‘Privacy is actually something we can address, if governments stick to the principles we set out’

Scientists lobby government to build privacy into coronavirus contact-tracing apps

Hundreds of security experts have signed an open letter calling for privacy safeguards to be built into coronavirus contact-tracing apps.

Smartphone-based contact-tracing apps are designed to alert users that they have been close to someone who later goes on to develop symptoms or tests positive for Covid-19. Recipients of alerts would be advised to self-isolate or quarantine themselves at home.

Policymakers view the technology as a tool that might allow them to safely ease population-wide lockdowns in place across much of the world.

But doubts exist about both the effectiveness of the contact tracing technology and the privacy implications that arise from its use.

These concerns arise partly from false positives (for instance, being physically close to someone who develops an infection but separated by a partition or other barrier would not actually put you at risk) and false negatives (such as picking up infection through a mutually touched object without ever being in proximity to the virus carrier) that might undermine the effectiveness of contact-tracing apps.

In addition, contact tracing based on Bluetooth beacons along the lines of technology already deployed in Singapore and under consideration elsewhere is not terribly reliable.

Poor voluntary uptake of the technology and the possibility of denial-of-service attacks and other forms of malevolence and mischief are among other criticisms, as previously reported.

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Privacy preserving by design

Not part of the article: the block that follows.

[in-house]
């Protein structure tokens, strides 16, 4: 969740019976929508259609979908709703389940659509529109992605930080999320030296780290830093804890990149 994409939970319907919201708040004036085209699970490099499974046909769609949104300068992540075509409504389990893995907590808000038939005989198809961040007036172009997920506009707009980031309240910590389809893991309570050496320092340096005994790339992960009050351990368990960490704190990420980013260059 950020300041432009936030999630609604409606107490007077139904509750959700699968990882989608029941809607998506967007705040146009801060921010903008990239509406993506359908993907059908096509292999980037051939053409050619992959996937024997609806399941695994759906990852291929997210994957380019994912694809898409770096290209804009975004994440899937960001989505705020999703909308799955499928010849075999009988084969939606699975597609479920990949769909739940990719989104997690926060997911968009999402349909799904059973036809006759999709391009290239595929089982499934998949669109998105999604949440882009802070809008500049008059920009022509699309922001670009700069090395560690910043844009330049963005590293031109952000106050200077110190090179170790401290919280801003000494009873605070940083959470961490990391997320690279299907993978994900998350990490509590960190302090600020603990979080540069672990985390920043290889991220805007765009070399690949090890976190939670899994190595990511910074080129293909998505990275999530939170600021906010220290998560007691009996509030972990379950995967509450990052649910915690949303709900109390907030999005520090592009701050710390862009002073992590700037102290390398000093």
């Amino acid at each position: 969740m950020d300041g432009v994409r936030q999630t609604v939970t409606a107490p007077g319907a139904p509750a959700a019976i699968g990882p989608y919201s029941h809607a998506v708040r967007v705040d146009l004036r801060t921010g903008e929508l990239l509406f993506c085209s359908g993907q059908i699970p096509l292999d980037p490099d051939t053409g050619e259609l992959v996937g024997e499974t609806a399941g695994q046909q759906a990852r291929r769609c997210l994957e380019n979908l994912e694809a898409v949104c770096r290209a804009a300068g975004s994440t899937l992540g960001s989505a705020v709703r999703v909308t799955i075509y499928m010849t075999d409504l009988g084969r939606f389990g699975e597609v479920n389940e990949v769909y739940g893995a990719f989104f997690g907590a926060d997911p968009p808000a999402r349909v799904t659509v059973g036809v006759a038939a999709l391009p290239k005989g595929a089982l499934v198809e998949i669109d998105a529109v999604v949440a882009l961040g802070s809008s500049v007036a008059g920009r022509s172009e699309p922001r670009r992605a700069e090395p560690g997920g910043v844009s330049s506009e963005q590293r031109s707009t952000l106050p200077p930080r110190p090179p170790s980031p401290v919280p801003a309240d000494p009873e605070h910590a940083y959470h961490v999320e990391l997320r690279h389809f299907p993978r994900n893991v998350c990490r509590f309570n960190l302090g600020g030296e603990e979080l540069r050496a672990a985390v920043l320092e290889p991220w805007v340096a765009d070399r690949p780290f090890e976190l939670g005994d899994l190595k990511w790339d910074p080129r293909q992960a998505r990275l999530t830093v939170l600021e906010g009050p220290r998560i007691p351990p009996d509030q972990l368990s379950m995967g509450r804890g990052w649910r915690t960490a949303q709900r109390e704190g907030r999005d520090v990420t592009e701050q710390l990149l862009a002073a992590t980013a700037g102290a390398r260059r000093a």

Scientists and researchers who do see some utility in contact-tracing apps are nonetheless also concerned about the privacy implications. They worry that contact-tracing technologies established for an emergency might be repurposed and used for surveillance once the pandemic is eventually defeated.

Around 300 scientists and researchers worldwide have written an open letter highlighting their concerns and proposing a path towards the development of apps that that are “privacy preserving by design”.

“Contact-tracing apps must only be used to support public health measures for the containment of Covid-19,” the open letter states. “The system must not be capable of collecting, processing, or transmitting any more data than what is necessary to achieve this purpose.”

The signatories argue that system design should be transparent and engineering choices biased towards privacy-preserving options and a decentralized system in order to limit the potential for abuse.

The system also ought to be dismantled once its goal – assisting containment of the pandemic – is achieved.

“The use of contact-tracing apps and the systems that support them must be voluntary, used with the explicit consent of the user and the systems must be designed to be able to be switched off, and all data deleted, when the current crisis is over,” the open letter from the academics concludes.

Professor Alan Woodward, a computer scientist at the University of Surrey, told The Daily Swig that “privacy is actually something we can address, if governments stick to the principles we set out. Sadly, some seem to be heading in other directions.”

Simply getting the technology to work reliably might be among the biggest challenges, Professor Woodward acknowledged.

“The bigger engineering challenge is the accuracy of BLE [Bluetooth Low Energy] RSSI (received signal strength indicator) as a measure of distance,” he explained.

“It is a poor proxy for distance, and you get 1.5-2m accuracy, if you’re lucky. The more naive apps are relying solely on RSSI but the better apps are measuring not just RSSI but also time you are within range of the other beacon.”

Prof Woodward continued: “From that the epidemiologists are constructing models to try to determine your risk. It’s new territory and experiments are ongoing, but the best apps will allow the public healthcare professionals to tweak the risk model as we learn more about the virus, how it spreads, how infectious it really is, etc.”

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